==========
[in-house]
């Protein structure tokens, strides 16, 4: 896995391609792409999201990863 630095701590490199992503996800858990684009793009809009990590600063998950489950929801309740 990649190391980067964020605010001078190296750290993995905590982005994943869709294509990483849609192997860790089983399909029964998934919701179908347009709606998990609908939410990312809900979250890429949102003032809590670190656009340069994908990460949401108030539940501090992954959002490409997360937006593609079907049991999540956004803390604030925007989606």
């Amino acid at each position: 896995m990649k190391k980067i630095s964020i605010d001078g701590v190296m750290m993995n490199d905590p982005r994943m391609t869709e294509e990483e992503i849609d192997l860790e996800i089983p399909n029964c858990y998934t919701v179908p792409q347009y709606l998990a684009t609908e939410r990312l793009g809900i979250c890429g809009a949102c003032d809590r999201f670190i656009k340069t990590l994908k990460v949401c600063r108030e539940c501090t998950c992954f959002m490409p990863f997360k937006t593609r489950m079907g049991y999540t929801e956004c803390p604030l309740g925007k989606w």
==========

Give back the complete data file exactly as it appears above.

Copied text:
[in-house]
């Protein structure tokens, strides 16, 4: 896995391609792409999201990863 630095701590490199992503996800858990684009793009809009990590600063998950489950929801309740 990649190391980067964020605010001078190296750290993995905590982005994943869709294509990483849609192997860790089983399909029964998934919701179908347009709606998990609908939410990312809900979250890429949102003032809590670190656009340069994908990460949401108030539940501090992954959002490409997360937006593609079907049991999540956004803390604030925007989606």
């Amino acid at each position: 896995m990649k190391k980067i630095s964020i605010d001078g701590v190296m750290m993995n490199d905590p982005r994943m391609t869709e294509e990483e992503i849609d192997l860790e996800i089983p399909n029964c858990y998934t919701v179908p792409q347009y709606l998990a684009t609908e939410r990312l793009g809900i979250c890429g809009a949102c003032d809590r999201f670190i656009k340069t990590l994908k990460v949401c600063r108030e539940c501090t998950c992954f959002m490409p990863f997360k937006t593609r489950m079907g049991y999540t929801e956004c803390p604030l309740g925007k989606w």